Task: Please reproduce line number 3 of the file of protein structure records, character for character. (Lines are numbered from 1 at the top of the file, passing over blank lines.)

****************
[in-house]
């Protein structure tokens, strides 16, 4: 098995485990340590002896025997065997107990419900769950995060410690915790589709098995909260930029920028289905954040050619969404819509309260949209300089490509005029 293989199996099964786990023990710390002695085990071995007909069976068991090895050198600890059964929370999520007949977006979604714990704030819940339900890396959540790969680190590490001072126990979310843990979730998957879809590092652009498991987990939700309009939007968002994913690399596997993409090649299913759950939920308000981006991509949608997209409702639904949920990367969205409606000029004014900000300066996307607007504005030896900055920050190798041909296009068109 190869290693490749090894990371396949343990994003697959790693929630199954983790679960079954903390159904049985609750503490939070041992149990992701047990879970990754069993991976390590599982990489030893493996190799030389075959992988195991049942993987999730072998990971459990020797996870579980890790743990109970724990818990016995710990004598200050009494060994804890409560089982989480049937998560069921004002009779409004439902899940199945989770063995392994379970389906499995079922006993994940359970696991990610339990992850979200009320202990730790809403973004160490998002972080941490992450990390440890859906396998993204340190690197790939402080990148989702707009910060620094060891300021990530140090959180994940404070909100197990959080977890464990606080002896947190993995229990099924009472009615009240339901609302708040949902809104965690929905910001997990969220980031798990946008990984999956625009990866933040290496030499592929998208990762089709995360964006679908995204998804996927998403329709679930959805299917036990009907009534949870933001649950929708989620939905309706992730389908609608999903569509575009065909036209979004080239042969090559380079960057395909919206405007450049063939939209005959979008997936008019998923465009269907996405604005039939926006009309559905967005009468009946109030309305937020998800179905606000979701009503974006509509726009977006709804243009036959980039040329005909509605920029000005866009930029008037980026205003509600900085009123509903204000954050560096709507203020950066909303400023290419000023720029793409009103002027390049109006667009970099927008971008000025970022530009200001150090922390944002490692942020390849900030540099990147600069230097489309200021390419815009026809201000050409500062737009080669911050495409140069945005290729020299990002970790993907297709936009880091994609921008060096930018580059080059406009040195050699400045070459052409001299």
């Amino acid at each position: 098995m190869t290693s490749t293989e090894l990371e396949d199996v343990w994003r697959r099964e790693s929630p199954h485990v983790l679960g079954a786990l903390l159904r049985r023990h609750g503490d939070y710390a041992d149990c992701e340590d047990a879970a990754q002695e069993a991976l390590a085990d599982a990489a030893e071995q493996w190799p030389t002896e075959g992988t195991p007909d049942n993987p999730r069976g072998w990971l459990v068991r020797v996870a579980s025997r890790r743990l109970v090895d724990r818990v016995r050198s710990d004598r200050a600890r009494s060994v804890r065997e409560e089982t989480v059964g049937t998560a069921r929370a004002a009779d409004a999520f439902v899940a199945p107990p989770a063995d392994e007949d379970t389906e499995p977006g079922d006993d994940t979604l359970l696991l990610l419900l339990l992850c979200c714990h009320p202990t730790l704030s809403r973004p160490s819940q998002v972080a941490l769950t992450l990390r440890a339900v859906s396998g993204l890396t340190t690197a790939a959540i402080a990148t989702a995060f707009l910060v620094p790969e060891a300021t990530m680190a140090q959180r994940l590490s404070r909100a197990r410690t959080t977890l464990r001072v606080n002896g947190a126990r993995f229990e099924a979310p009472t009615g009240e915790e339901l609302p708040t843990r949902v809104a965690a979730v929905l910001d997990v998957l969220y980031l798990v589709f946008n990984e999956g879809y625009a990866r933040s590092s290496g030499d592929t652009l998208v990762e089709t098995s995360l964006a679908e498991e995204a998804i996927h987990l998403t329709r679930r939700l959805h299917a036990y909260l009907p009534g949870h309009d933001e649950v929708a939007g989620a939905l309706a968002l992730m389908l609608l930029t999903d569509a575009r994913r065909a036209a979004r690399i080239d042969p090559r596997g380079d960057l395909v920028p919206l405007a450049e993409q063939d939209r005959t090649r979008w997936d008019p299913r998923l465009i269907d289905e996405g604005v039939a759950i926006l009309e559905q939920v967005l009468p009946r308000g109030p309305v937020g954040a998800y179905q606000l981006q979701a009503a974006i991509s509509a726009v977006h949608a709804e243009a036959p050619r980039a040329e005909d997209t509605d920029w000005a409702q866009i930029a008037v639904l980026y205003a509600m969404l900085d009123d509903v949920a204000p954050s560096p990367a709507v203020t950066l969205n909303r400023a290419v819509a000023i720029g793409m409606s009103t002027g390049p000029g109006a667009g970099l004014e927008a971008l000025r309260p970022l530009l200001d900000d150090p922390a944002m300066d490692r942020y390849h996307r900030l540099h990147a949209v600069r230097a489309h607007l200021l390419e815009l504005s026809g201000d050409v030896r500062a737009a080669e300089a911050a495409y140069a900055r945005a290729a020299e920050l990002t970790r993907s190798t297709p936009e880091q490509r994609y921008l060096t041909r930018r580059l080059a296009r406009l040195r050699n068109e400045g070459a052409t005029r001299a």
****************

């Amino acid at each position: 098995m190869t290693s490749t293989e090894l990371e396949d199996v343990w994003r697959r099964e790693s929630p199954h485990v983790l679960g079954a786990l903390l159904r049985r023990h609750g503490d939070y710390a041992d149990c992701e340590d047990a879970a990754q002695e069993a991976l390590a085990d599982a990489a030893e071995q493996w190799p030389t002896e075959g992988t195991p007909d049942n993987p999730r069976g072998w990971l459990v068991r020797v996870a579980s025997r890790r743990l109970v090895d724990r818990v016995r050198s710990d004598r200050a600890r009494s060994v804890r065997e409560e089982t989480v059964g049937t998560a069921r929370a004002a009779d409004a999520f439902v899940a199945p107990p989770a063995d392994e007949d379970t389906e499995p977006g079922d006993d994940t979604l359970l696991l990610l419900l339990l992850c979200c714990h009320p202990t730790l704030s809403r973004p160490s819940q998002v972080a941490l769950t992450l990390r440890a339900v859906s396998g993204l890396t340190t690197a790939a959540i402080a990148t989702a995060f707009l910060v620094p790969e060891a300021t990530m680190a140090q959180r994940l590490s404070r909100a197990r410690t959080t977890l464990r001072v606080n002896g947190a126990r993995f229990e099924a979310p009472t009615g009240e915790e339901l609302p708040t843990r949902v809104a965690a979730v929905l910001d997990v998957l969220y980031l798990v589709f946008n990984e999956g879809y625009a990866r933040s590092s290496g030499d592929t652009l998208v990762e089709t098995s995360l964006a679908e498991e995204a998804i996927h987990l998403t329709r679930r939700l959805h299917a036990y909260l009907p009534g949870h309009d933001e649950v929708a939007g989620a939905l309706a968002l992730m389908l609608l930029t999903d569509a575009r994913r065909a036209a979004r690399i080239d042969p090559r596997g380079d960057l395909v920028p919206l405007a450049e993409q063939d939209r005959t090649r979008w997936d008019p299913r998923l465009i269907d289905e996405g604005v039939a759950i926006l009309e559905q939920v967005l009468p009946r308000g109030p309305v937020g954040a998800y179905q606000l981006q979701a009503a974006i991509s509509a726009v977006h949608a709804e243009a036959p050619r980039a040329e005909d997209t509605d920029w000005a409702q866009i930029a008037v639904l980026y205003a509600m969404l900085d009123d509903v949920a204000p954050s560096p990367a709507v203020t950066l969205n909303r400023a290419v819509a000023i720029g793409m409606s009103t002027g390049p000029g109006a667009g970099l004014e927008a971008l000025r309260p970022l530009l200001d900000d150090p922390a944002m300066d490692r942020y390849h996307r900030l540099h990147a949209v600069r230097a489309h607007l200021l390419e815009l504005s026809g201000d050409v030896r500062a737009a080669e300089a911050a495409y140069a900055r945005a290729a020299e920050l990002t970790r993907s190798t297709p936009e880091q490509r994609y921008l060096t041909r930018r580059l080059a296009r406009l040195r050699n068109e400045g070459a052409t005029r001299a």